Read about Théodore Géricault in the March 2012 issue of The Artist’s Magazine, where Jerry N. Weiss writes about The Artist’s Left Hand, which Géricault was driven to record while on his deathbed. The following is an excerpt from the article.
I’m waiting for Hollywood to make a movie about Théodore Géricault, the progenitor of French Romanticism. A man subject to deep bouts of depression, Géricault was by turns manically creative and recklessly self-destructive. In his mid-20s, he ended a romance with his married aunt, who bore him an illegitimate child, and fled to Italy. Inflamed by the work of Michelangelo, he returned home and made studies for The Raft of the Medusa, an immense canvas that depicted human suffering in the aftermath of a shipwreck; the shipwreck was a national scandal, and The Raft was a masterpiece. It revealed his flair for high drama, as well as the attribute of social consciousness—in one fell swoop, he transformed the convention of history painting into a vehicle for conscientious outrage (painted several years earlier, Goya’s The Third of May ought to have the honor but was probably not exhibited publicly until the mid-1800s). In every sense of the word, The Raft was one of the most sensational paintings of the 19th century.—Jerry N. Weiss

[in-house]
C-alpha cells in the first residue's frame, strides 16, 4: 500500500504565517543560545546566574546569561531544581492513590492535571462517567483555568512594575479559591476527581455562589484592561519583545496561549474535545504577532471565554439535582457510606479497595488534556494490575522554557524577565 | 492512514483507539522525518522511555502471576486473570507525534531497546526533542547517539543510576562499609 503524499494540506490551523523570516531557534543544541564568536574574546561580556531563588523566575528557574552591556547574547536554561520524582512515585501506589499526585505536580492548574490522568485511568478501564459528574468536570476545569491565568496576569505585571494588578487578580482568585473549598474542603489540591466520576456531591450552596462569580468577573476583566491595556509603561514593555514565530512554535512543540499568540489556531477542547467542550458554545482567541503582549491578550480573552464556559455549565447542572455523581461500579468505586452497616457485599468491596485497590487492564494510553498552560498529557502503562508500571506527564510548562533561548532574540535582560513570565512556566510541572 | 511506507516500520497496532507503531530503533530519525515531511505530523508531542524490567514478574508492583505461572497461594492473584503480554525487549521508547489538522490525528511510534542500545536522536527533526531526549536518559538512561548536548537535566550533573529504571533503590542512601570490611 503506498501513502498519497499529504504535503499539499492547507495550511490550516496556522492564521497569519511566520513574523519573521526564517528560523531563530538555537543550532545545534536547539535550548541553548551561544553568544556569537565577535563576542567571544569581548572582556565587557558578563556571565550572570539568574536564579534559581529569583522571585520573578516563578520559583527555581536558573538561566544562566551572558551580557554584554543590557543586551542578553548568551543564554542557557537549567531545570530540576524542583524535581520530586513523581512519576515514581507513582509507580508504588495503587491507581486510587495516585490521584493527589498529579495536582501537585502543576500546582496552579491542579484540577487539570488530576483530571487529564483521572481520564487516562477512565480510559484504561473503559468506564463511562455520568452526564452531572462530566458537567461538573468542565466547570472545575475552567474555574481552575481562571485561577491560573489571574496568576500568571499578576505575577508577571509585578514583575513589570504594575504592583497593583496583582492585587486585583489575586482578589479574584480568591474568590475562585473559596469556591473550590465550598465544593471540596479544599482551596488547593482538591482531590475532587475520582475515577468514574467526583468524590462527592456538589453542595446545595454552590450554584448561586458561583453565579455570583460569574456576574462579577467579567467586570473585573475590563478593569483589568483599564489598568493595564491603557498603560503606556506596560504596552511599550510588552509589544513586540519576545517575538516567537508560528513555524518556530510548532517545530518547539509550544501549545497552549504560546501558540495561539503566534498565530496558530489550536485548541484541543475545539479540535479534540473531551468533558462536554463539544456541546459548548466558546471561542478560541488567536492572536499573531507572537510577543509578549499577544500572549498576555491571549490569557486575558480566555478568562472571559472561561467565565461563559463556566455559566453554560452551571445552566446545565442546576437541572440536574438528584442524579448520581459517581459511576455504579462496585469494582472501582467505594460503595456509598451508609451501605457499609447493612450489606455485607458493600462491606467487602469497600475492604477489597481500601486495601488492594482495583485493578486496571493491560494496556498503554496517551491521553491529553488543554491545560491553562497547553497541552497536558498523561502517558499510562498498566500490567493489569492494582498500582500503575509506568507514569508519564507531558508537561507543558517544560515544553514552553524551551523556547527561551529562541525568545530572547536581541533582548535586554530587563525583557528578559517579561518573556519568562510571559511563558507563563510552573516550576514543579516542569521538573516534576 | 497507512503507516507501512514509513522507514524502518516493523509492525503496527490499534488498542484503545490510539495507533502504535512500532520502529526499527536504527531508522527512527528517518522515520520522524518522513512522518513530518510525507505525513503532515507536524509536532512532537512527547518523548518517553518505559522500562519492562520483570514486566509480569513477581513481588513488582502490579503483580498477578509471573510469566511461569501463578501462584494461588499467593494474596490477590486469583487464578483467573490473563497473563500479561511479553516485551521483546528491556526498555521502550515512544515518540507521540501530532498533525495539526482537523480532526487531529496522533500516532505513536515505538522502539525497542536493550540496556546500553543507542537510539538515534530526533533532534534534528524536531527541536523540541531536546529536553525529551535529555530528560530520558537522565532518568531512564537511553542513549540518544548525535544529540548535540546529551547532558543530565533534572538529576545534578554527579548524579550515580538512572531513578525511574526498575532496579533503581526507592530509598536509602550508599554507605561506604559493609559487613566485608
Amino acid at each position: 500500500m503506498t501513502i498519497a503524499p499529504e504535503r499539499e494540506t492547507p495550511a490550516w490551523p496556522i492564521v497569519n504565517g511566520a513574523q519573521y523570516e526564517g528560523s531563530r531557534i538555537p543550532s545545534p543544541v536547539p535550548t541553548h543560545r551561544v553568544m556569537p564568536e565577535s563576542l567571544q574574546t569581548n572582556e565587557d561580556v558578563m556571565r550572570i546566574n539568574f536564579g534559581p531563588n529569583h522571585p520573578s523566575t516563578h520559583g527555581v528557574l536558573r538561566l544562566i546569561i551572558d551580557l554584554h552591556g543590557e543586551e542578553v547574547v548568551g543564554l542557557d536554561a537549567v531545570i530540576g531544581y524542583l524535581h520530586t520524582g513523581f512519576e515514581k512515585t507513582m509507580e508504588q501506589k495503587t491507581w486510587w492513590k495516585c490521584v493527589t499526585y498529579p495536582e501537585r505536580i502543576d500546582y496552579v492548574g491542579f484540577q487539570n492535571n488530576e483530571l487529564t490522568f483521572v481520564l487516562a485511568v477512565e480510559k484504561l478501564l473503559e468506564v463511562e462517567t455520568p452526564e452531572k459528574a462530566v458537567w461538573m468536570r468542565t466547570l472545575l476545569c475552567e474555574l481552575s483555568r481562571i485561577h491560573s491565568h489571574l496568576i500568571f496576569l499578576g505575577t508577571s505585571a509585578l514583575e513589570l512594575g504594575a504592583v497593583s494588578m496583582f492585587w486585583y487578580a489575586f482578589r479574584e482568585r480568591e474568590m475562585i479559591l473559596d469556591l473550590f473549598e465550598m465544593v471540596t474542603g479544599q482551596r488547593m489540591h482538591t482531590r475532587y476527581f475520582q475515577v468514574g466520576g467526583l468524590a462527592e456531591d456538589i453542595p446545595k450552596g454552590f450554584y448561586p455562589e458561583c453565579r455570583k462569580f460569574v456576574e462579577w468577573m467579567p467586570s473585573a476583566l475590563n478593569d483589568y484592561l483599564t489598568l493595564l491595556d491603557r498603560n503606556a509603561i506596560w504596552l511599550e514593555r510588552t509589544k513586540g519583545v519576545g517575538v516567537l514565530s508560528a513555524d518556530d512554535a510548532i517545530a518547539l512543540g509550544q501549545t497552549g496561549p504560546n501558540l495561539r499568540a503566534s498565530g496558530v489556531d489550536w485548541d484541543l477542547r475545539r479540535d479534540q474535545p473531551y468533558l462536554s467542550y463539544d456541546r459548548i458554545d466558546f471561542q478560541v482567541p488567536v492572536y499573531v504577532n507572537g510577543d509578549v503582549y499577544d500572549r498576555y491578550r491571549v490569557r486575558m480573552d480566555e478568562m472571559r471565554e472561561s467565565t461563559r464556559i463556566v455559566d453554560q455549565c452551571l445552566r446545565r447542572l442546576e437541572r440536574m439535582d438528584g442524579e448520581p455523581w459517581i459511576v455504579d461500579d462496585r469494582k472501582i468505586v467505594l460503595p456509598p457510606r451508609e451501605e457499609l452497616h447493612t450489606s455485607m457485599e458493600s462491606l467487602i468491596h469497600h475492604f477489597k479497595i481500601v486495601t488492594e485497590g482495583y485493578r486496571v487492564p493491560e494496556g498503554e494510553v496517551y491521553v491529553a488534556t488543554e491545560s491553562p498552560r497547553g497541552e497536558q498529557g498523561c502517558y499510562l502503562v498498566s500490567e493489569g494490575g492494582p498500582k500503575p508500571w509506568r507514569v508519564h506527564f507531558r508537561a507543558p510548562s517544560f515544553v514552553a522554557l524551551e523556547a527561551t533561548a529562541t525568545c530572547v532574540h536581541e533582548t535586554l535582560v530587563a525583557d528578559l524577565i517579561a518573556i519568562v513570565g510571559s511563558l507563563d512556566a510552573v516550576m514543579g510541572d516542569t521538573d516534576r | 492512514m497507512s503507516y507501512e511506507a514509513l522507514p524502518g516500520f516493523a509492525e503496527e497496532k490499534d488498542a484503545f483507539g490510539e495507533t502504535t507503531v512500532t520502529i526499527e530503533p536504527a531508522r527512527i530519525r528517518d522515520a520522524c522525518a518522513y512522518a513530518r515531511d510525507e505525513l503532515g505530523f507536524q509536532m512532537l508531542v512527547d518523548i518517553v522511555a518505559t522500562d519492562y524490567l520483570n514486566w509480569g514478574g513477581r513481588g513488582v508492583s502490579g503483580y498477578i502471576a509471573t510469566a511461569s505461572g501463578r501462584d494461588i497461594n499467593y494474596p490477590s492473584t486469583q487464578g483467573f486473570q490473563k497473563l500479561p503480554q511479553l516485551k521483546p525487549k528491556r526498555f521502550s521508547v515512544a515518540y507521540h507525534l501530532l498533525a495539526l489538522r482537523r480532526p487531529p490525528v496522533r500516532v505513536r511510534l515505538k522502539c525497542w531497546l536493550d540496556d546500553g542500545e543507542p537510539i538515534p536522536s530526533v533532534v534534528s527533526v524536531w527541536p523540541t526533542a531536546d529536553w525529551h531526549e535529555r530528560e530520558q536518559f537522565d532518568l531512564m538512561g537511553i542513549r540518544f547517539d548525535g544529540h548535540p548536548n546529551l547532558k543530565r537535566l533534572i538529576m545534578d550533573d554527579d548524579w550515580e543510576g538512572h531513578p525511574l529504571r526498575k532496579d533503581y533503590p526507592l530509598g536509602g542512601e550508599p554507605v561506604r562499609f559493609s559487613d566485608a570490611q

Gericault’s ambitious, early work (he was 27) is a vast, Romantic account of what happened after the French naval frigate Meduse foundered off the coast of Mauritania on July 5, 1816. Those on board created a makeshift raft; of the 147 people who embarked on the journey, only 15 survived during 13 days at sea. To research this catastrophic event, during which men resorted to cannibalism, Gericault interviewed survivors and made sketches at a morgue. From the moment it was first exhibited in the Salon, Le Radeau de la Meduse caused controversy, as the tragedy was blamed on the incompetence of the ship’s captain, who had been newly appointed by the restored French monarch, Louis XVIII.
Goya’s Third of May is “the first great picture that can be called revolutionary in every sense of the word—in style, in subject, and in intention,” according to Kenneth Clark. Goya’s picture documents the tragic execution of Spanish laborers, rounded up a day after a rebellion of Spaniards against the Napoleon’s invading army.
Click here to get your copy of the March 2012 issue of The Artist’s Magazine and read more about Géricault’s work.